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Over the years I had often thought about the possibilities of Electric powered Control Line flying. Having once used Laystrate as a substitute for nichrome wire in foam wing cutting I dismissed "power down the lines" as a non starter. If the lines had that much resistance it was plainly an unsuitable choice for all but the simplest of models flying on very short lines. The alternative solution of "on board batteries" had been impressively demonstrated by our Belgian friend Jan Odyn on his regular visits to the Peterborough Cabbage Patch Nats. Back then Jan used special lightweight models and brushed motors with Nicad cells located within the wings

At one August Nationals a group of us discussed the possibilities of using the, then fairly new, Outrunner motors and Lipo cells. Ian Lever (current SAM35 Chairman) promised to build one and bring it to the Flying Aces meeting the next week! He achieved this with a model incorporating an RC Receiver. The Control Line pilot had a transmitter attached to his belt thus allowing him to vary the power throughout the flight and, perhaps more importantly, switch off the power at the end. The model and system worked well (right up to the point where the pod parted company with the boom!) but somehow I didn't like the use of RC. In my eyes it was a "hybrid" and not a "pure" control liner.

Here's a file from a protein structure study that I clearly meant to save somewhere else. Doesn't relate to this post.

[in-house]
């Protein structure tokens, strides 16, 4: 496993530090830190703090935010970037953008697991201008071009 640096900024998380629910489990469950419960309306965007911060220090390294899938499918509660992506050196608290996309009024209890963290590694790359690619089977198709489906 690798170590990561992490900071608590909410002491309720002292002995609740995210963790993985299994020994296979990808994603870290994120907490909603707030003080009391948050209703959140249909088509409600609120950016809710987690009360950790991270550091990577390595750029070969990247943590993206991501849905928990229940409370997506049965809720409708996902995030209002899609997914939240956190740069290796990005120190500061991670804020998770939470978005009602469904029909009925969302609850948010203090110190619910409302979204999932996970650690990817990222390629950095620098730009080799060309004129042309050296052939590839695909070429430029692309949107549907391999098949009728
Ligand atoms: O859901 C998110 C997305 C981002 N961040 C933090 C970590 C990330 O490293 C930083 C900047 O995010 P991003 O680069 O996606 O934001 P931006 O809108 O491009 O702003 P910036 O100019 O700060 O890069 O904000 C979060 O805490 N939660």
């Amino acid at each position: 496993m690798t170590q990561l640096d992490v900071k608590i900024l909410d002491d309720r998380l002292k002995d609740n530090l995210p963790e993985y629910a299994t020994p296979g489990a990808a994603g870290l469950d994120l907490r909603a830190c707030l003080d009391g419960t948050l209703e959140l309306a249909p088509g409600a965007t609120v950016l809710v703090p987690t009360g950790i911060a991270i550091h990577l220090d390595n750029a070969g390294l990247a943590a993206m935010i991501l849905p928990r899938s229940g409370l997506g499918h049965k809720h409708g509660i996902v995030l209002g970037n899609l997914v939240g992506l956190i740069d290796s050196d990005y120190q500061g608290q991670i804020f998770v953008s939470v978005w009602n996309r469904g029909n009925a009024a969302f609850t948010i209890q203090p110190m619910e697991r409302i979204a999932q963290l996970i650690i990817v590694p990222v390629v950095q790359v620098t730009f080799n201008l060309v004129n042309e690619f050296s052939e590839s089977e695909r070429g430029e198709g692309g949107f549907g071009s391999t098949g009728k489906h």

No,to me the answer was a self contained aircraft using a brushless outrunner and Lipo cells. As you will no doubt understand, at that time this presented a major problem. The brushless ESC (Electronic Speed Controller) needs a square wave input signal of between 1 and 2 milliseconds simply to operate. The ESC normally gets this signal from the radio receiver (throttle channel) - but I didn't want to use radio! Obviously I needed a device that would mimic that signal, limit the time of the motor run and, if possible, give some warning that the motor was about to quit (akin to the motor blip from an empty fuel tank). I wrote a simple specification and a club member kindly made up an electronic device. Unfortunately both this, and the subsequent commercial units I purchased from abroad, all gave problems. In part this may have been caused by the fact that ESCs do not have a common "architecture" What works with one ESC will not necessarily work with another.